A yearling loggerhead sea turtle is lowered into the Atlantic and released by North Carolina Aquariums staff. (Photo: NC Aquarium Pine Knoll Shores) KURE BEACH, NC (WWAY) — Two loggerhead sea turtles recently were released to the Atlantic Ocean after receiving care for more than a year at the N.C. Aquarium at Fort Fisher.The threatened sea turtles first arrived at the Aquarium from Kure Beach Nest 1 in 2016, where they were discovered during a nest excavation. As hatchlings the turtles weighed less than one ounce. During their stay at the Aquarium, the animals received daily care and careful monitoring by the Aquarium’s team. The turtles helped visitors better understand the threats faced by threatened and endangered sea turtle species.- Advertisement – In early October, the loggerhead sea turtles received their last veterinarian check and were cleared for release. They grew approximately 10 inches in length, gained almost seven pounds and could swim and dive for food.Aquarium staff ferried the turtles to Morehead City for their release. There they joined an expedition of scientists and staff from Aquariums from around the country, along with 25 additional turtles for the journey home. The turtles were taken offshore and gently lowered in a basket into the Atlantic.Each summer, the three North Carolina Aquariums (Fort Fisher, Pine Knoll Shores, Roanoke Island) work with the N.C. Wildlife Resources Commission and local sea turtle rescue organizations, accepting a limited number of hatchling sea turtles that do not make the initial trek to the sea. The turtles are discovered during routine nest excavations three days after nests hatch.Related Article: Want to be a lifeguard? Towns announce tryout datesWhile some of the turtles remain in North Carolina, others are fostered temporarily with Aquariums around the country. This year Adventure Aquarium in New Jersey, ABQ BioPark in New Mexico, Mystic Aquarium in Connecticut, National Aquarium in Baltimore, Newport Aquarium in Kentucky and The Maritime Aquarium at Norwalk in Connecticut participated in the loan program and release.“Protecting these vulnerable animals and helping the public understand the importance of saving these species is a vital part of our work at the Aquarium,” said Director Peggy Sloan.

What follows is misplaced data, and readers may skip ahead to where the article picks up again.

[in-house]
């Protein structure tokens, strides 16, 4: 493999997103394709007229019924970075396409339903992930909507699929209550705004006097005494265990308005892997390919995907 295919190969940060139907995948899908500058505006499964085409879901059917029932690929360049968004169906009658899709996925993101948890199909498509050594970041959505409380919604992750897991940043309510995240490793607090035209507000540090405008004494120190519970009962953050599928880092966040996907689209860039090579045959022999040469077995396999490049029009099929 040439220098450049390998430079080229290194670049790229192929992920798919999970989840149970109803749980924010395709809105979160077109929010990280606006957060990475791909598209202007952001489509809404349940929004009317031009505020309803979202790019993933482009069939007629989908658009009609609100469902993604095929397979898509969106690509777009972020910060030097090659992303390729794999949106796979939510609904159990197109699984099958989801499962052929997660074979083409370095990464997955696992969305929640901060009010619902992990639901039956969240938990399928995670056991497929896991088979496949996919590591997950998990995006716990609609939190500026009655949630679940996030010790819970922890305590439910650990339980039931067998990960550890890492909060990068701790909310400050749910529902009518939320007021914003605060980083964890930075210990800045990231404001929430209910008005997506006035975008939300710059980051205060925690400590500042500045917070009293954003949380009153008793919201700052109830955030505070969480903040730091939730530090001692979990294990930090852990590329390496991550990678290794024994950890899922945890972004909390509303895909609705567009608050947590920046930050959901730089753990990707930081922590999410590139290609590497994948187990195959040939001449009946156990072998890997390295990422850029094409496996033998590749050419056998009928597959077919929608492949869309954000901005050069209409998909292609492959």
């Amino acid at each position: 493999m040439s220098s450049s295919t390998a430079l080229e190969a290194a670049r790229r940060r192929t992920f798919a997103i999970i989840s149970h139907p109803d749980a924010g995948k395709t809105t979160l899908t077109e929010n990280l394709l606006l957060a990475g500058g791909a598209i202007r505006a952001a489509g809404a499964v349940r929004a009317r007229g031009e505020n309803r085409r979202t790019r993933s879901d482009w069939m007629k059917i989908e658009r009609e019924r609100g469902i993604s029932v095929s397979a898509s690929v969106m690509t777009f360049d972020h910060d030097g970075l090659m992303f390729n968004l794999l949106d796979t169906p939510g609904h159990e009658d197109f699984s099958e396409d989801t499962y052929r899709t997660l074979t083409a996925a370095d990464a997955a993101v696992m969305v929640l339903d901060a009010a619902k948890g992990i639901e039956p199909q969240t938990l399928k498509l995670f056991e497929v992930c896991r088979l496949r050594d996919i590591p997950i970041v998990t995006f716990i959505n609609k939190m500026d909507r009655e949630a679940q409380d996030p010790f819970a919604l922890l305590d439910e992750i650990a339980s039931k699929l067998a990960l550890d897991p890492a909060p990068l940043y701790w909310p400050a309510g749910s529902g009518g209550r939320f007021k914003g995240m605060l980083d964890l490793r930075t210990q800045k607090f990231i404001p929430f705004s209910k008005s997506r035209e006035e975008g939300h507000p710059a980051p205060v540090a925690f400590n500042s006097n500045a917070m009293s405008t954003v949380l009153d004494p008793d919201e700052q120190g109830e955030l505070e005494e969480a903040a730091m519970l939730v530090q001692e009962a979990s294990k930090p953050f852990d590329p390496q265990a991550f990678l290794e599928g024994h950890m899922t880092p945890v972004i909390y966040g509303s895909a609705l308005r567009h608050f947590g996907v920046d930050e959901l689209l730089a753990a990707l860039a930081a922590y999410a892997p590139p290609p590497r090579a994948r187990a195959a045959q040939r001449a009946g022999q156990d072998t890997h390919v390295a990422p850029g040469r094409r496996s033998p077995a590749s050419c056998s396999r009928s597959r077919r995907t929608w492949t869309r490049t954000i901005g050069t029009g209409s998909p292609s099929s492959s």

Canines and Sable searched the area.The sheriff’s office says the suspect is a black male between 6’ and 6’2”, weighs 170-180 pounds and had on a blue ball cap, yellow t-shirt, and dark colored jeans.If you know anything, call the sheriff’s office at (910) 798-4162.Related Article: Man gets prison time for smuggling turtles in candy wrappers Deputies block of the area near the armed robbery of a vape shop on August 28, 2018 (Photo: WWAY) NEW HANOVER COUNTY, NC (WWAY) — The New Hanover County Sheriff’s office is looking for an armed man who robbed a vape shop on Carolina Beach Road on Tuesday night.A spokesman with the Sheriff’s Office says around 9:00 p.m., a man entered Port City Vapor with a gun and demanded the clerk fill the bag with money. He then ran away.- Advertisement –